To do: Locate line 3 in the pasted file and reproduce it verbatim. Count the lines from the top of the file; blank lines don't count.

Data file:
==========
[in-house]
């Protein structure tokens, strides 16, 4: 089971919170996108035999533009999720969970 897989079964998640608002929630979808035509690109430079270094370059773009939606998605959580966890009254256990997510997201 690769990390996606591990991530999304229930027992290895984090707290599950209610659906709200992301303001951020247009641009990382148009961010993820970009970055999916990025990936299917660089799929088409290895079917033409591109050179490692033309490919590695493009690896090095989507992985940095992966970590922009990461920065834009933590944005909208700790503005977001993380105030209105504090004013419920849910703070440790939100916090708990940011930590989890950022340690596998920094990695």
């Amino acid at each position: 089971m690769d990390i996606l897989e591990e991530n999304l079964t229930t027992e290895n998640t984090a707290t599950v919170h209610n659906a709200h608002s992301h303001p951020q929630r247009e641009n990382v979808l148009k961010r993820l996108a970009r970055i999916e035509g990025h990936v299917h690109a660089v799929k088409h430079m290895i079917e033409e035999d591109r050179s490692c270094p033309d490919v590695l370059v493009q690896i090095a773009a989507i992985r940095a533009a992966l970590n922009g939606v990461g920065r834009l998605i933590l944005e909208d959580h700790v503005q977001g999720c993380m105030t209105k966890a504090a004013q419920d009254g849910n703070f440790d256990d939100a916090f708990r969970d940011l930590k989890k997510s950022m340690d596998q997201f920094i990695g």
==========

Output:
């Amino acid at each position: 089971m690769d990390i996606l897989e591990e991530n999304l079964t229930t027992e290895n998640t984090a707290t599950v919170h209610n659906a709200h608002s992301h303001p951020q929630r247009e641009n990382v979808l148009k961010r993820l996108a970009r970055i999916e035509g990025h990936v299917h690109a660089v799929k088409h430079m290895i079917e033409e035999d591109r050179s490692c270094p033309d490919v590695l370059v493009q690896i090095a773009a989507i992985r940095a533009a992966l970590n922009g939606v990461g920065r834009l998605i933590l944005e909208d959580h700790v503005q977001g999720c993380m105030t209105k966890a504090a004013q419920d009254g849910n703070f440790d256990d939100a916090f708990r969970d940011l930590k989890k997510s950022m340690d596998q997201f920094i990695g």